COVID Long Haul Disability Claims: A Ticking Time Bomb
There have been 29.3 million cases of COVID-19 in the United States since the coronavirus pandemic was first reported in early 2020, according to the New York Times. In addition to the staggering fatality rate in America, this post-viral syndrome has also created a group of legitimately sick workers known as “long haulers.”
Long haulers are the people who continued to suffer from physical, cognitive or mental nervous symptoms weeks or months after their initial COVID diagnosis. These lingering and debilitating symptoms restrict and limit their ability to perform their occupations. In theory, long haulers should be able to receive long-term disability benefits from their employers, or from their own private disability policies, due to COVID. DarrasLaw can shed some light on why so many denials have occurred as we are the largest individual and group long term care firm in America. Further, we’ll discuss some preemptive steps to take to manage expectations, should there be a wrongful claim denial.
A Brief Root Cause Analysis
Unfortunately, a COVID infection is not always a one-and-done, simple respiratory affair. The mental and physical effects and symptoms of COVID can last for an extended period of time. The most commonly reported long-term symptoms are fatigue, muscle weakness, difficulty sleeping, new or increased bouts of anxiety and depression, shortness of breath, and cognitive dysfunction.
While each type of individual or group disability plan is unique, the Social Security Administration’s (SSA) definitions and standards for disabling conditions may be helpful as a reference. The SSA uses three key factors to determine if you qualify for Social Security disability benefits:
- You must have a medical condition that prevents you from doing the work that you did in the past or adjusting to other types of work;
- You must have worked long enough — and recently enough — in jobs covered by Social Security; and
- Your physical or mental impairment(s) must have lasted or be expected to last at least a year or result in death.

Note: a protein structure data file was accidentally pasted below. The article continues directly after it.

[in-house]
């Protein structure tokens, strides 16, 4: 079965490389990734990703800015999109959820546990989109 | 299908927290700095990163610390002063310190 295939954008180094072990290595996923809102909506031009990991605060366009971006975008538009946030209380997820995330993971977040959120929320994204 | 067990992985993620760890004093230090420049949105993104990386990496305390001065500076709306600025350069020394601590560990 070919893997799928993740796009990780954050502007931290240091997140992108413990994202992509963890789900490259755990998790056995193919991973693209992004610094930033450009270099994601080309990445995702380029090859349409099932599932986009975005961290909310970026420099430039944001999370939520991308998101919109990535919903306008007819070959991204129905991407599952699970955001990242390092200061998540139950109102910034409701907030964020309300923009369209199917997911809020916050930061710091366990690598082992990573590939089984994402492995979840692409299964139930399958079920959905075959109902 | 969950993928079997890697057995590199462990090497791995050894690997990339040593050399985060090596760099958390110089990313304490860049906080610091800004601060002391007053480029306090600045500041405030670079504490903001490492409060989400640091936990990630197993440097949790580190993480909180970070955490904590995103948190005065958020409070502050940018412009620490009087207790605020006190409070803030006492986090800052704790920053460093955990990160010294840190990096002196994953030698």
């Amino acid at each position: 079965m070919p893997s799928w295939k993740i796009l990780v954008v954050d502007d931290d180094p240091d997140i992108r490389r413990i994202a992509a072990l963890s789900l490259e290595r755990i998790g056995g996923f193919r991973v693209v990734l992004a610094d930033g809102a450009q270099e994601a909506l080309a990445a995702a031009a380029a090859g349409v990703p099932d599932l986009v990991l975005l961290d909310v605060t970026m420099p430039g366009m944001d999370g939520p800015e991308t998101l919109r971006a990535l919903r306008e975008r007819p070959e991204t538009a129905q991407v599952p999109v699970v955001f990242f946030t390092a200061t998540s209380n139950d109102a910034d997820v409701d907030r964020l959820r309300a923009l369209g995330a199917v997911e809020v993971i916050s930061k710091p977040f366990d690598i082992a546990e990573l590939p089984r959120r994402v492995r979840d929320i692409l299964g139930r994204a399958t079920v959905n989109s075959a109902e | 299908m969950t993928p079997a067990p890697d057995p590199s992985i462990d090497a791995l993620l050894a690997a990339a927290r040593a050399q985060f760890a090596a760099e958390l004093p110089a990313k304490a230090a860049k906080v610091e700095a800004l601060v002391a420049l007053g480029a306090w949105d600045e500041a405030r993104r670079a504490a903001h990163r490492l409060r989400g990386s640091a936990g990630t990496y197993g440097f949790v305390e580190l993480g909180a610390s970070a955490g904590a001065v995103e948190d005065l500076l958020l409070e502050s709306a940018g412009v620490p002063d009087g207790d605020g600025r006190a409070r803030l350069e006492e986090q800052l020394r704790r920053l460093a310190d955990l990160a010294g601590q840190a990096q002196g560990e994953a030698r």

The third bullet is the one currently causing problems for disability claimants; COVID-19 was declared a pandemic barely a year ago in March 2020 – so meeting the SSA time limit is not yet possible for many long haulers. Unfortunately, the SSA has not updated its standards to reflect the pain and suffering in real-time with the virus. This leaves long haulers in a very challenging position.
What You Can Do
While disability advocates and legislators are calling on the SSA to update their policies and offer guidance for applicants, there are steps you can take before submitting a Covid-19-related claim. It is important to manage your expectations by planning for a denial, since they occur quite frequently and particularly when pertaining to COVID.
Tip 1. Familiarize yourself with what it means to be disabled under your private policy or group employer-sponsored coverage. Sometimes, the difference between an approval and a denial depends on how you and your treating doctor describe and document your disabling health condition, and why you are disabled from the physical, mental, and cognitive demands of your occupation.
Tip 2. Investigate the fine print. Some short-term disability policies exclude specific health conditions such as mental health from coverage. Long-term disability policies may include the coverage but limit benefits to 12 months, while others pay mental nervous or self-reported claims for 24 months.
Tip 3. Document everything. Keep a calendar of every symptom, in-person and telehealth visit, COVID test, and work days missed. Keep receipts for every visit, script, treatment, and get copies of any objective testing, including blood work, sleep studies, functional capacity exams, etc. Providing financial evidence will further strengthen your initial claim or appeal.
Tip 4. Understand that exclusion is not always the end of the road—the policy may exclude a specific disabling condition, but not a disabling symptom associated with that condition, or vice-versa. This is where the claims process can be particularly complex, and an experienced disability lawyer really helps.
COVID Long Haulers, Hire an LTD Lawyer to Help File Your Claim and Get Paid
Every short- and long-term group disability insurance policy contains a definition of what it means for a worker to be disabled and what is required to be eligible for benefits. A group disability insurance company will have concerns about disclosing particular information if it determines that your injury doesn’t fit their criteria or eligibility rules. An experienced disability lawyer can review your insurance policy to see if another covered injury, illness, or symptom might allow benefits.
The absolute best defense against a wrongful claim denial is to retain an experienced Employee Retirement Income Security Act (ERISA) attorney or bad faith lawyer to help you prepare your group or individual long-term disability benefits claim in the first place.
The award-winning individual and nationally renowned group long-term disability attorneys at DarrasLaw always offer a free disability policy analysis and free claim consultation. Our free service helps determine whether your individual, group or association related policy entitles you to short and/or long-term disability benefits. If you suffer from any type of mental or physical injury or illness that prevents you from performing the important duties of your occupation, call us today at (866) 270-3770 or contact us online.